— Felicia Sonmez (@feliciasonmez) February 3, 2022
So if the offensive comes this month, with or without a false flag, how will Russia respond?
Options for Russia
If a major offensive attempts to regain Donbass (likely downplayed by Western media) there’s no reason to doubt Russia would continue supplying arms, ammunition, intelligence and logistical support to the militias there.
However if those defenses begin failing, the Kremlin would have a major decision to make: intervene with regular Russian units to save the inhabitants, most of whom are Russian-speakers, or abandon them to avoid giving Washington the invasion it seeks to prompt the harsh U.S. response.
If Russia did not intervene it would see massive refugees, destruction of the Minsk agreements that would give Donbass autonomy, and a hostile Ukrainian force at its borders. Putin would also have hell to pay from the Duma that has been moving legislation to annex the provinces to Russia, a move resisted so far by Putin. If they became part of Russia, Moscow would argue it was no invasion at all.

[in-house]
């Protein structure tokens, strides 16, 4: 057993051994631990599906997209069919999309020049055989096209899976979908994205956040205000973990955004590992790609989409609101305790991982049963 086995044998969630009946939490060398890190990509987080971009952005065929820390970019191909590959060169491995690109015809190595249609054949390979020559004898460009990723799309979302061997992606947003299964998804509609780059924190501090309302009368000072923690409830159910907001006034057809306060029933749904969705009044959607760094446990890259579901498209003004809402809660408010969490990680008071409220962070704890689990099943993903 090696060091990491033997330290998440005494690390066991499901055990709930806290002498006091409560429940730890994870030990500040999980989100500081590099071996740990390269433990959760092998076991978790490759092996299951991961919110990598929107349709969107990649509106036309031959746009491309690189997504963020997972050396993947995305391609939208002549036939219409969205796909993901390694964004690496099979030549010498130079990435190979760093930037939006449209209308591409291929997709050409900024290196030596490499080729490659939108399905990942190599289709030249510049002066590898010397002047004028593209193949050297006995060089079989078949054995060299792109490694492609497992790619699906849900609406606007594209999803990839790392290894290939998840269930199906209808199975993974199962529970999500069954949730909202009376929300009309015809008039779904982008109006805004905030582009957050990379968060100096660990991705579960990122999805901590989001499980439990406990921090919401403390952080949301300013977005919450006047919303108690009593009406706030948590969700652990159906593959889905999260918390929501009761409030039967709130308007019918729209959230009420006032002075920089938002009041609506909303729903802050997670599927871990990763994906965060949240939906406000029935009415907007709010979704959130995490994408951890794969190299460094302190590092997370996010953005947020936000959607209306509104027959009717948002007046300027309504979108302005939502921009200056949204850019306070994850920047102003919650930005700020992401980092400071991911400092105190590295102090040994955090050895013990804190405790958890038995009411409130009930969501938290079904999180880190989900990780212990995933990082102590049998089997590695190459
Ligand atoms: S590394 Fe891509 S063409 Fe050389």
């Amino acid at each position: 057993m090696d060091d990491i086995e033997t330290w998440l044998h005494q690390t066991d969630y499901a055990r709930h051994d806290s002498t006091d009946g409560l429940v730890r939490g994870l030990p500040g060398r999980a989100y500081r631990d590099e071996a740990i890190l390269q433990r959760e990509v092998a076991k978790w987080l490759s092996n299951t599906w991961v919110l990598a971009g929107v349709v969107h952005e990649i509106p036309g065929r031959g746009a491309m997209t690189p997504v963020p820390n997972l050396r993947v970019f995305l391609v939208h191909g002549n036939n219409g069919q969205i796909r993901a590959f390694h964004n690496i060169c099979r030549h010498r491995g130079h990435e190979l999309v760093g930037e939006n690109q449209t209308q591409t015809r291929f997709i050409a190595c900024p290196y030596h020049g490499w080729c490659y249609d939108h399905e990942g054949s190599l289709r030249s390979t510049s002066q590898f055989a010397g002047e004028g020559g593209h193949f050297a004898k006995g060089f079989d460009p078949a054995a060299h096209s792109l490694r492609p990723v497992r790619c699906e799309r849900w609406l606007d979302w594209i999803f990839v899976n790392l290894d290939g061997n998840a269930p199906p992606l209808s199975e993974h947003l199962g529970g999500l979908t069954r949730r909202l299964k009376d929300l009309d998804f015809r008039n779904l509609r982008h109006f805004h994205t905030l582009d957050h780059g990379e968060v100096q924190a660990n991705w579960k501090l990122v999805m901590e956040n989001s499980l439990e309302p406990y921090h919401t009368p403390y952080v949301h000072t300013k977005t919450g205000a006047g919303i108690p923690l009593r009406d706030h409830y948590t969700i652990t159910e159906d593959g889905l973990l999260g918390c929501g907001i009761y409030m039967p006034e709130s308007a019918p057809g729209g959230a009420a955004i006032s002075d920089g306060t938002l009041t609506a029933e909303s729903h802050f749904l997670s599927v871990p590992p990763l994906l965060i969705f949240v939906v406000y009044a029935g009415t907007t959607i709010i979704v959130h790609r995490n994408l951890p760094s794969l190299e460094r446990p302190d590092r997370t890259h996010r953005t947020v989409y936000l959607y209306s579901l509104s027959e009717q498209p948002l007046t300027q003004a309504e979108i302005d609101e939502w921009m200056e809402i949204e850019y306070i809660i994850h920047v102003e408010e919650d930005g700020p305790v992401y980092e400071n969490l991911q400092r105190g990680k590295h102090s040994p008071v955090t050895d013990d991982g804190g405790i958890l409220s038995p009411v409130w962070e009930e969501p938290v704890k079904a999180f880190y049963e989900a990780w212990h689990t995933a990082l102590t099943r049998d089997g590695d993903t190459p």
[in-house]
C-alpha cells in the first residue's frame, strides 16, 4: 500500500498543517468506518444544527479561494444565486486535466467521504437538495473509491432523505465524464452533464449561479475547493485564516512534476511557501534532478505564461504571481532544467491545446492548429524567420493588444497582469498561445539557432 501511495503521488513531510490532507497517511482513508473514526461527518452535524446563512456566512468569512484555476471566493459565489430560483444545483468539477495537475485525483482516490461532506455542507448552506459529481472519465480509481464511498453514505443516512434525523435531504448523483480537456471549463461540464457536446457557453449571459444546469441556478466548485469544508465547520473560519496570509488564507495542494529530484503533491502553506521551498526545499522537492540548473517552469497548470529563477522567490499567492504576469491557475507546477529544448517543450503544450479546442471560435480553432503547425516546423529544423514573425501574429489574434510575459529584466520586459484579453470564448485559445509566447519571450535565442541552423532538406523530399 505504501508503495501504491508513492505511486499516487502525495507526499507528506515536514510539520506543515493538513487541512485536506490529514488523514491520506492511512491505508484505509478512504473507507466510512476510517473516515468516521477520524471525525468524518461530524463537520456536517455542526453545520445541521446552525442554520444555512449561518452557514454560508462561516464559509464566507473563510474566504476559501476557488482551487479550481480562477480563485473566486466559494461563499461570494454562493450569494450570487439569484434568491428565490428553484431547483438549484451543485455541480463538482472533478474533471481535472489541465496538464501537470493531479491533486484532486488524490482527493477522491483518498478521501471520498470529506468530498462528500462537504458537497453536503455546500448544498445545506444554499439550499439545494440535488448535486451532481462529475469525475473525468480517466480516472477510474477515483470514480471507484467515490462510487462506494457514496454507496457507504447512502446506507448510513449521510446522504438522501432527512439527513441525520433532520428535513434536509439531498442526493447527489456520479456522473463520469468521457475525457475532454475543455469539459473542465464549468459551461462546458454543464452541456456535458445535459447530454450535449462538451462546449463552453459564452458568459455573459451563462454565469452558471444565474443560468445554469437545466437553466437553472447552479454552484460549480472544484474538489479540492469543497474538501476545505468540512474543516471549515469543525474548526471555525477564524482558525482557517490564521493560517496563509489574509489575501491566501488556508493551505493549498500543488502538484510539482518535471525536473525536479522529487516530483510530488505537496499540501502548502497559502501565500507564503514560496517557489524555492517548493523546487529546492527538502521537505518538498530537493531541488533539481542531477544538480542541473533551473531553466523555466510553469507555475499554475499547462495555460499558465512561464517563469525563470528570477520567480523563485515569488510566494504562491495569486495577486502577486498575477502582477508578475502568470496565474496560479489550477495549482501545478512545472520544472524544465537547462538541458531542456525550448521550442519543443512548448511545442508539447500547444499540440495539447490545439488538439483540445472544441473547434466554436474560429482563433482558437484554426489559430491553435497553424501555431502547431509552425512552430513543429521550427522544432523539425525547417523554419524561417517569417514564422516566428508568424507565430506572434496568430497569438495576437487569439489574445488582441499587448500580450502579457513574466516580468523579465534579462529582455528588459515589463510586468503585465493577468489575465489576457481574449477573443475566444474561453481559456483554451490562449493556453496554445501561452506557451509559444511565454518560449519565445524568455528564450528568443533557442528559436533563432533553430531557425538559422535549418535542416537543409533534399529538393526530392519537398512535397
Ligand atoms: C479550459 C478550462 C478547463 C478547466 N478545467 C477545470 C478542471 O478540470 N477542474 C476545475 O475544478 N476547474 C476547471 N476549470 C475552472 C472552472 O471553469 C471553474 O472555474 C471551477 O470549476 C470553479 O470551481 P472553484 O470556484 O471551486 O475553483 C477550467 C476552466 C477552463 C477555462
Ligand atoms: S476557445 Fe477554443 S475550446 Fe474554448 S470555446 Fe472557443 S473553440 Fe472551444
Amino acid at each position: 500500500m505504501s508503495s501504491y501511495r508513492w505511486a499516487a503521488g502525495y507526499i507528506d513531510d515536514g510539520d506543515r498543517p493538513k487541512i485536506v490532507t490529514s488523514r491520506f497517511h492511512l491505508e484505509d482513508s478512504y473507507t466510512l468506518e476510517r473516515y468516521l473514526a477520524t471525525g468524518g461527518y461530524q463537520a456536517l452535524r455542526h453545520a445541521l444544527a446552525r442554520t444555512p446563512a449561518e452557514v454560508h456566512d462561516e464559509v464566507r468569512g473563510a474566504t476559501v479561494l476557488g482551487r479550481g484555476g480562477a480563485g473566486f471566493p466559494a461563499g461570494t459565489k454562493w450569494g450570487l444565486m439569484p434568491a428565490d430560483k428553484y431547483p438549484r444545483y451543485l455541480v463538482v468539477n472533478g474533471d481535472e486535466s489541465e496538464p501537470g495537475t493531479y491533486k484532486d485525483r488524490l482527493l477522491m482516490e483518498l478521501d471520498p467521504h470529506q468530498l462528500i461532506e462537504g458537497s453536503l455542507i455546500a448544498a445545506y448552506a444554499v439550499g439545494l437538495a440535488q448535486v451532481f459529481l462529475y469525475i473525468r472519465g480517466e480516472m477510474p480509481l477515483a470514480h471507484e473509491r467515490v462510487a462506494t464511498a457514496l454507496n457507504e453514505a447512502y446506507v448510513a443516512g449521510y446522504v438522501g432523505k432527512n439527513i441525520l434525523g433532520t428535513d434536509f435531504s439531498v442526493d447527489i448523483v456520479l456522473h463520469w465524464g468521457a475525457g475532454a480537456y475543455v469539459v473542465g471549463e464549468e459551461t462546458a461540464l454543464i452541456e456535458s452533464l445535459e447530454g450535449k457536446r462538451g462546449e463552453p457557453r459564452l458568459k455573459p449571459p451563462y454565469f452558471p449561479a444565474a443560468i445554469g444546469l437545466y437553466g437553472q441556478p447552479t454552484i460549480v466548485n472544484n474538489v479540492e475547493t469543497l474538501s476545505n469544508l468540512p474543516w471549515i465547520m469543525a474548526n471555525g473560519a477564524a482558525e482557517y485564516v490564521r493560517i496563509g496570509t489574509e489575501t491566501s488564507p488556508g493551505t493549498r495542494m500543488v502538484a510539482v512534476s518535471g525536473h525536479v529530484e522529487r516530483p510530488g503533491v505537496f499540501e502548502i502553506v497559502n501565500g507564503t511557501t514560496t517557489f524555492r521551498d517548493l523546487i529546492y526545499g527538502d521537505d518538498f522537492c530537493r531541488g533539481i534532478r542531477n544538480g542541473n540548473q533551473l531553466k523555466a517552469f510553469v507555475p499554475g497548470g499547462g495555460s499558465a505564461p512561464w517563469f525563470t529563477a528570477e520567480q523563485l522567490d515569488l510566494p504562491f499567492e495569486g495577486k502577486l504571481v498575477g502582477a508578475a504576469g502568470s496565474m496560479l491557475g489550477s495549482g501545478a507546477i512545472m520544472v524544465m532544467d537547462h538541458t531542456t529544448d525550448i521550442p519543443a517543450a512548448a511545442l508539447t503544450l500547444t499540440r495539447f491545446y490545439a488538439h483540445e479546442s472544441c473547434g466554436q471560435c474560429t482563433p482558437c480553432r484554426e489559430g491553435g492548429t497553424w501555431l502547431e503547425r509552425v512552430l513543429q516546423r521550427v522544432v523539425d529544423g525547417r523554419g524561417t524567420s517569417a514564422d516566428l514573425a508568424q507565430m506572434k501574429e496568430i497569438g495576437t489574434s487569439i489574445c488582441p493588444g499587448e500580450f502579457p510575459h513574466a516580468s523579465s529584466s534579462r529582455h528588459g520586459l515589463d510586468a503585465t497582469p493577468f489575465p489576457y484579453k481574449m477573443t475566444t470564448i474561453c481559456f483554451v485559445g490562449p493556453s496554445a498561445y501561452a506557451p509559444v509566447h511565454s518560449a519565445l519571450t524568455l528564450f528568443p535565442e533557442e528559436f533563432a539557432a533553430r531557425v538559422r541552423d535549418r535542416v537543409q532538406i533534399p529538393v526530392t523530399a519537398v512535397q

Political analyst Alexander Mercouris told CN Live! on Wednesday that he thought an offensive unlikely because of the low morale of senior Ukrainian military. But, he said:
“If there were an offensive in eastern Ukraine, Russia would back the militia … and if there were a chance of a Ukrainian breakthrough, I think the Russians would respond, and respond decisively. I don’t think this is speculation. If you look at the statements that Russian officials have made, including by [Foreign Minister Sergei] Lavrov, including to a great extent Putin himself, I think it’s absolutely clear what the Russian response would be.”
But that, as long as Donbass remains part of Ukraine, would be the invasion Washington has been screaming about and much of the world has been prepared to believe is about to happen. And it would mean that Russia had taken the bait and fallen into the U.S. trap.
Precedents for a Trap